223 Answered Questions for the topic Italian
Use of "prossimo" instead of "questo" referring to a timeline?
Today is 7th June 2017. Consider the following phrase>Questo sabato andiamo al mare"This" Saturday is definitely interpreted by everyone as the 10th of June.Now consider the following>Sabato... more
Why translate cities and person names?
I come from a language that preserves the original names of cities and especially personality names, so I was very surprised to find in Italian translation of this particular substantive types. I... more
Are there any rules to remember nouns / adjectives that are related to verbs?
I am having a real trouble remembering vocabulary where a noun or adjective is related to a verb (or vice versa).**Example 1**Verb tagliare = to cut.Conjugation taglio = I cut.Conjugation taglia =... more
How to translate allergy information?
I would like to translate the following for my trip to Italy.> My son is allergic to all nuts (including for example walnuts, almonds> and hazelnuts) ,beans, pulses, peas, lentils and... more
How can I translate 'Background'?
Often, reading mathematical papers in English, I see at the beginning an introductory chapter called 'Background' in which it is explained the required knowledge needed to understand the paper... more
Are "mattina" and "pomeriggio" also adverbs?
Clearly "mattina" and "pomeriggio" are nouns. For example *"la mattina ha l'oro in bocca"* uses "mattina" as subject of the phrase.However, when I say "Ci vediamo domani mattina" is "mattina" an... more
About preposition in front of a time period?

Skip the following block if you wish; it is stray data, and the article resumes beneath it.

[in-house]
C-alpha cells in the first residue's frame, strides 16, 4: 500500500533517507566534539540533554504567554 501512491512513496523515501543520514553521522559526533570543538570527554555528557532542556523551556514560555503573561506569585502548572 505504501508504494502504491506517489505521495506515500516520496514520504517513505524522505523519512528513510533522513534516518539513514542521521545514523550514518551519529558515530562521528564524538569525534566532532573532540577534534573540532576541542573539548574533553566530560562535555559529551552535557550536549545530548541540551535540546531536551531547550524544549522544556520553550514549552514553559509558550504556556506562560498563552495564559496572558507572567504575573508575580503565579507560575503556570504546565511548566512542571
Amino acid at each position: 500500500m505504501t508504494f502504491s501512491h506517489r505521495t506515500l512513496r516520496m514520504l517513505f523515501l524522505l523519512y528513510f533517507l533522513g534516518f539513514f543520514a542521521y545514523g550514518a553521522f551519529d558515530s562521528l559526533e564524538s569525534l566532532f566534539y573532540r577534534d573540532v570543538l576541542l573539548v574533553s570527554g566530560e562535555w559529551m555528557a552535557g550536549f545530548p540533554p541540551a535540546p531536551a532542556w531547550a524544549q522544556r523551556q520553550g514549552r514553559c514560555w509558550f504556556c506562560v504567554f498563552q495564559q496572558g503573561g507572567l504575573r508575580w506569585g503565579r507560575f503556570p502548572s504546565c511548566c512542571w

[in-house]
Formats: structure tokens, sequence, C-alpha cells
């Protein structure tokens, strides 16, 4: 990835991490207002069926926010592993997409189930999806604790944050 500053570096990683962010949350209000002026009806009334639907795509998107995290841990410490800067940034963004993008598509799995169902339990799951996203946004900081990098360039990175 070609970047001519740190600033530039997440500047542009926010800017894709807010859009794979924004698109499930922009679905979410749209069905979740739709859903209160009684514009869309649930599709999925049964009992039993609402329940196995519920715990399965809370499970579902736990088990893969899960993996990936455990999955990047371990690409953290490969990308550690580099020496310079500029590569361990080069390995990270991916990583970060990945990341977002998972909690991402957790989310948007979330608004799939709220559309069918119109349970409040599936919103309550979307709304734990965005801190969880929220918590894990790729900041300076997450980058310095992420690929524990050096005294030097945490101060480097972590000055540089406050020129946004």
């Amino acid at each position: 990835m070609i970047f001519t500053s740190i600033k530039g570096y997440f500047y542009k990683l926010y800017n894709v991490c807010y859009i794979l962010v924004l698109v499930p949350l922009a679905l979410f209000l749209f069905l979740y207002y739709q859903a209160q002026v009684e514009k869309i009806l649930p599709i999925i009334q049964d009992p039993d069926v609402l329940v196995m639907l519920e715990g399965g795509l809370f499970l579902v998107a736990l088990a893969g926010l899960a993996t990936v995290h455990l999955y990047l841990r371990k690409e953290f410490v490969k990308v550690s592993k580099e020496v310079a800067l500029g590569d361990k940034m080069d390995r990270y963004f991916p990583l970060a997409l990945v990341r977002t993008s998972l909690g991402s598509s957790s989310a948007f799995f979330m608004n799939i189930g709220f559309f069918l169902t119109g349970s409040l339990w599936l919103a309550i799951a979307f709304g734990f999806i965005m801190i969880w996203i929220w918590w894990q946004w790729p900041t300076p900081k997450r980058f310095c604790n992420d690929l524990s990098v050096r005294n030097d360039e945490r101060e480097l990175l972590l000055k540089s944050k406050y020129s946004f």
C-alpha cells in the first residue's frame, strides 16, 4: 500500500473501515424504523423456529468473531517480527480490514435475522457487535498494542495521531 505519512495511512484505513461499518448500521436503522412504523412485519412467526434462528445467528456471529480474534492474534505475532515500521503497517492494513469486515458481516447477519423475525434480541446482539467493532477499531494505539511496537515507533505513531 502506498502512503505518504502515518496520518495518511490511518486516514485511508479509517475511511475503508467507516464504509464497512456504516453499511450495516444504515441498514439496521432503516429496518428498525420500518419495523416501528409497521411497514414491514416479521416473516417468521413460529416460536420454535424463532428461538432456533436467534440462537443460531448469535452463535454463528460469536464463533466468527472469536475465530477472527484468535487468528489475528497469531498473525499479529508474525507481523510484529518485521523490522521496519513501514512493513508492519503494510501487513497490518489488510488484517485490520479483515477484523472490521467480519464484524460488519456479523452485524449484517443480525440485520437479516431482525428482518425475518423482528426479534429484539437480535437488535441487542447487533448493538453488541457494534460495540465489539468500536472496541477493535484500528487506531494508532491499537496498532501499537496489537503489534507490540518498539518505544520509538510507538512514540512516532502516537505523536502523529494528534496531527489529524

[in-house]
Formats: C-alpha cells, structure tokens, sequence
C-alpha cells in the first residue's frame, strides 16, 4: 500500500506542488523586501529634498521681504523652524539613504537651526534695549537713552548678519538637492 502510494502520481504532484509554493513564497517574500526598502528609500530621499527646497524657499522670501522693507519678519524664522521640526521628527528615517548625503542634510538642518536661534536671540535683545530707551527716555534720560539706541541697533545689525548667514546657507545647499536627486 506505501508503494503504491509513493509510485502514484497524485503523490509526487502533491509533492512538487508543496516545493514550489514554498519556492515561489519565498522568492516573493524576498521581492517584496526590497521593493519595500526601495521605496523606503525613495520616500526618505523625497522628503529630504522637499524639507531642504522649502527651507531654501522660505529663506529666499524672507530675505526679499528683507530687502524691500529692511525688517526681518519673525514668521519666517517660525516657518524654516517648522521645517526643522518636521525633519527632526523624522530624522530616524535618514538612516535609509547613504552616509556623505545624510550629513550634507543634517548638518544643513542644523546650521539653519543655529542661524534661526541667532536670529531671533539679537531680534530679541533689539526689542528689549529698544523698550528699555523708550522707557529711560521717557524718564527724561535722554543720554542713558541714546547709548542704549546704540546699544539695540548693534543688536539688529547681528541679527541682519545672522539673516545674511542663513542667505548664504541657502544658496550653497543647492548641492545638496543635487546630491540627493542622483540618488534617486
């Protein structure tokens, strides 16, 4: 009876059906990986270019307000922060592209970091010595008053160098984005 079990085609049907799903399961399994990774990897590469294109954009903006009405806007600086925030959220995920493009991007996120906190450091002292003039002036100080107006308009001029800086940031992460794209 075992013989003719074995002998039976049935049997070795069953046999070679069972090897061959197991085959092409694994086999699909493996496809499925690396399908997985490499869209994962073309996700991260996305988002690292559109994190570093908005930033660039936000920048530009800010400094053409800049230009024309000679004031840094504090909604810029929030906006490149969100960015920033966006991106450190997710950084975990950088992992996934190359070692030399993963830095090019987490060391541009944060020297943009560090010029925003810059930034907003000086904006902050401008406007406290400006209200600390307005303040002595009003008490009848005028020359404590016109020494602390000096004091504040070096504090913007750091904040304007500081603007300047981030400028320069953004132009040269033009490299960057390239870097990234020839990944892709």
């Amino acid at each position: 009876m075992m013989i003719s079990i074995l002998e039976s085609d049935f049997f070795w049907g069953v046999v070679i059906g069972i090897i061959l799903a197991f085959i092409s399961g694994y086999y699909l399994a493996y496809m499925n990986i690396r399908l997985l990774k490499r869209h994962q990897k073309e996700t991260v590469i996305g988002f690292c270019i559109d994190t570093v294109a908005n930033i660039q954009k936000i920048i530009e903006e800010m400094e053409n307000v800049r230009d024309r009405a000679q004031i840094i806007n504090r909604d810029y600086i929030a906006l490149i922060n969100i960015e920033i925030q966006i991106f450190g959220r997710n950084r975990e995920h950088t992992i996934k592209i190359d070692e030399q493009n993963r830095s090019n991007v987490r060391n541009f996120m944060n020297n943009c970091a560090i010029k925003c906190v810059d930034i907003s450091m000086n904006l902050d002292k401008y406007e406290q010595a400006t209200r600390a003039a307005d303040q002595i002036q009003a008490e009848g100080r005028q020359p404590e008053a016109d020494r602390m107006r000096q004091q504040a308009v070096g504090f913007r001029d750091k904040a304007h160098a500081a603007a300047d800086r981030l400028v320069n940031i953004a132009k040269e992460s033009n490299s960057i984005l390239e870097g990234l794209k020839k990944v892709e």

> Lavoro la mattina.> > Lavoro di mattina.> > Viene a mezzogiorno.>> Bevo caffè alla mattina.Apparently all of them are correct! I am completely confused as to when to use... more
Italian word for "receptionist"?
Is there a purely italian word for "receptionist"?I looked into online dictionaries and only found: "addetto alla *reception*".
Comperare vs Comprare?
Up to my knowledge both "comperare" and "comprare" mean to buy or to purchase. In which context should I use one or the other, are they always interchangeable?
If the subject of a sentence is normally left implicit, what does adding it to a sentence mean?
In Italian, the subject of a sentence is normally implicit.> Ho incontrato Luigi e mi ha detto di salutarti.> Siamo andati a Roma per il weekend.> Sono andate via senza dire niente; non so... more
What is an appropriate translation for "Remove Follower"?
The translation I have been given for "Remove Follower" is "Follower remoto". This doesn't seem correct to me. This is the title on a button that removes or deletes a "Follower" (subscriber) from... more
Does Italian language have 'phrasal verbs'?
Phrasal verbs: > A phrasal verb consists of a verb and a preposition or adverb that modifies or changes the meaning; 'give up' is a phrasal verb that means 'stop doing' something, which is very... more
Translation of "whichever comes first"?